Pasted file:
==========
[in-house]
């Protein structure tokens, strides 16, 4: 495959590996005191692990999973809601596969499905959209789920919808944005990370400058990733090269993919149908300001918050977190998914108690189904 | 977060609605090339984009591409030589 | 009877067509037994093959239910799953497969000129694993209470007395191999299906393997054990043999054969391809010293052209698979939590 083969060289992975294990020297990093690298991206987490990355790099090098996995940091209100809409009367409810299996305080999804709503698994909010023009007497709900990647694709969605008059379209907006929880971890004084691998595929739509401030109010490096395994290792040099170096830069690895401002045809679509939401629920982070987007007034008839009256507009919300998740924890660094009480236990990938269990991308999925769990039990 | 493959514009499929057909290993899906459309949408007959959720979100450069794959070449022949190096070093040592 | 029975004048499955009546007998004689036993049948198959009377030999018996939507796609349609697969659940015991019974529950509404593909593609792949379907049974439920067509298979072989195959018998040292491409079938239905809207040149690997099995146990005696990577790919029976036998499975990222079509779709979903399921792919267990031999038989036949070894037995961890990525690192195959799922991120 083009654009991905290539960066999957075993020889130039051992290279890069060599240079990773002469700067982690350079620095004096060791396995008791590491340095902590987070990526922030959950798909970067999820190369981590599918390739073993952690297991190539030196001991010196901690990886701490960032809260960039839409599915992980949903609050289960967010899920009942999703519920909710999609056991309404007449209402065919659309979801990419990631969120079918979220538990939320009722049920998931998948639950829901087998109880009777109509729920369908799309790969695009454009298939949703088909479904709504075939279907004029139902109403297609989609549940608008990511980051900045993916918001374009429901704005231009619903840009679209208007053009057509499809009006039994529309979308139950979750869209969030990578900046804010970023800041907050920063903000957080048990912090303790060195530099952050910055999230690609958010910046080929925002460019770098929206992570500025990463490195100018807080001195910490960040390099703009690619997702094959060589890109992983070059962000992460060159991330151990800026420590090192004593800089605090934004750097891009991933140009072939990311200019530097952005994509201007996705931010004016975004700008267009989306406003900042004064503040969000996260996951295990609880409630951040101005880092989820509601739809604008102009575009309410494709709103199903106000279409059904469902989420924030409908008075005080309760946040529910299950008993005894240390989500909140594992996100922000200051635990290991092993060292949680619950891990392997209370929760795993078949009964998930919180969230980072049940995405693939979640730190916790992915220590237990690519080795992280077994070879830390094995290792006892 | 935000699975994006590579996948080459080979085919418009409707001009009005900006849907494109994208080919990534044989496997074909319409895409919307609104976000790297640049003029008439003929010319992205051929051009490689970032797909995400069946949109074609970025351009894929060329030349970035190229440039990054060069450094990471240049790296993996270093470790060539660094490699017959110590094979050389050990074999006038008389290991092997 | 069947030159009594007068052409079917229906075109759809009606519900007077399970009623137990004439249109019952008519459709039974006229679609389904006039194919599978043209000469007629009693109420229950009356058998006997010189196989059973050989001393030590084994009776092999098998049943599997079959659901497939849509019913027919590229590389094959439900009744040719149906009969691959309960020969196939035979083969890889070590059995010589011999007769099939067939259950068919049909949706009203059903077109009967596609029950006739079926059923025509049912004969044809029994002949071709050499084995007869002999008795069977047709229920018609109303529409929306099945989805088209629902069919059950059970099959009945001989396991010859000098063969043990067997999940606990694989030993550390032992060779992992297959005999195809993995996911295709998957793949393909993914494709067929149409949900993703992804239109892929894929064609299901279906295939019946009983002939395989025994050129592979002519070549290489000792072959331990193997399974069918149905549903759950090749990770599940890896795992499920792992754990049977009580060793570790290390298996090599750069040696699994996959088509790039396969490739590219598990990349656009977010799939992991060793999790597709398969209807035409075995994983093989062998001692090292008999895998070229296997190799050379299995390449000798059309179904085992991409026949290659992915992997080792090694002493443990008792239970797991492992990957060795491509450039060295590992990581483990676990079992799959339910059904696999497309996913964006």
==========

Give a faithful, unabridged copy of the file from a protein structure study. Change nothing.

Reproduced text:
[in-house]
């Protein structure tokens, strides 16, 4: 495959590996005191692990999973809601596969499905959209789920919808944005990370400058990733090269993919149908300001918050977190998914108690189904 | 977060609605090339984009591409030589 | 009877067509037994093959239910799953497969000129694993209470007395191999299906393997054990043999054969391809010293052209698979939590 083969060289992975294990020297990093690298991206987490990355790099090098996995940091209100809409009367409810299996305080999804709503698994909010023009007497709900990647694709969605008059379209907006929880971890004084691998595929739509401030109010490096395994290792040099170096830069690895401002045809679509939401629920982070987007007034008839009256507009919300998740924890660094009480236990990938269990991308999925769990039990 | 493959514009499929057909290993899906459309949408007959959720979100450069794959070449022949190096070093040592 | 029975004048499955009546007998004689036993049948198959009377030999018996939507796609349609697969659940015991019974529950509404593909593609792949379907049974439920067509298979072989195959018998040292491409079938239905809207040149690997099995146990005696990577790919029976036998499975990222079509779709979903399921792919267990031999038989036949070894037995961890990525690192195959799922991120 083009654009991905290539960066999957075993020889130039051992290279890069060599240079990773002469700067982690350079620095004096060791396995008791590491340095902590987070990526922030959950798909970067999820190369981590599918390739073993952690297991190539030196001991010196901690990886701490960032809260960039839409599915992980949903609050289960967010899920009942999703519920909710999609056991309404007449209402065919659309979801990419990631969120079918979220538990939320009722049920998931998948639950829901087998109880009777109509729920369908799309790969695009454009298939949703088909479904709504075939279907004029139902109403297609989609549940608008990511980051900045993916918001374009429901704005231009619903840009679209208007053009057509499809009006039994529309979308139950979750869209969030990578900046804010970023800041907050920063903000957080048990912090303790060195530099952050910055999230690609958010910046080929925002460019770098929206992570500025990463490195100018807080001195910490960040390099703009690619997702094959060589890109992983070059962000992460060159991330151990800026420590090192004593800089605090934004750097891009991933140009072939990311200019530097952005994509201007996705931010004016975004700008267009989306406003900042004064503040969000996260996951295990609880409630951040101005880092989820509601739809604008102009575009309410494709709103199903106000279409059904469902989420924030409908008075005080309760946040529910299950008993005894240390989500909140594992996100922000200051635990290991092993060292949680619950891990392997209370929760795993078949009964998930919180969230980072049940995405693939979640730190916790992915220590237990690519080795992280077994070879830390094995290792006892 | 935000699975994006590579996948080459080979085919418009409707001009009005900006849907494109994208080919990534044989496997074909319409895409919307609104976000790297640049003029008439003929010319992205051929051009490689970032797909995400069946949109074609970025351009894929060329030349970035190229440039990054060069450094990471240049790296993996270093470790060539660094490699017959110590094979050389050990074999006038008389290991092997 | 069947030159009594007068052409079917229906075109759809009606519900007077399970009623137990004439249109019952008519459709039974006229679609389904006039194919599978043209000469007629009693109420229950009356058998006997010189196989059973050989001393030590084994009776092999098998049943599997079959659901497939849509019913027919590229590389094959439900009744040719149906009969691959309960020969196939035979083969890889070590059995010589011999007769099939067939259950068919049909949706009203059903077109009967596609029950006739079926059923025509049912004969044809029994002949071709050499084995007869002999008795069977047709229920018609109303529409929306099945989805088209629902069919059950059970099959009945001989396991010859000098063969043990067997999940606990694989030993550390032992060779992992297959005999195809993995996911295709998957793949393909993914494709067929149409949900993703992804239109892929894929064609299901279906295939019946009983002939395989025994050129592979002519070549290489000792072959331990193997399974069918149905549903759950090749990770599940890896795992499920792992754990049977009580060793570790290390298996090599750069040696699994996959088509790039396969490739590219598990990349656009977010799939992991060793999790597709398969209807035409075995994983093989062998001692090292008999895998070229296997190799050379299995390449000798059309179904085992991409026949290659992915992997080792090694002493443990008792239970797991492992990957060795491509450039060295590992990581483990676990079992799959339910059904696999497309996913964006």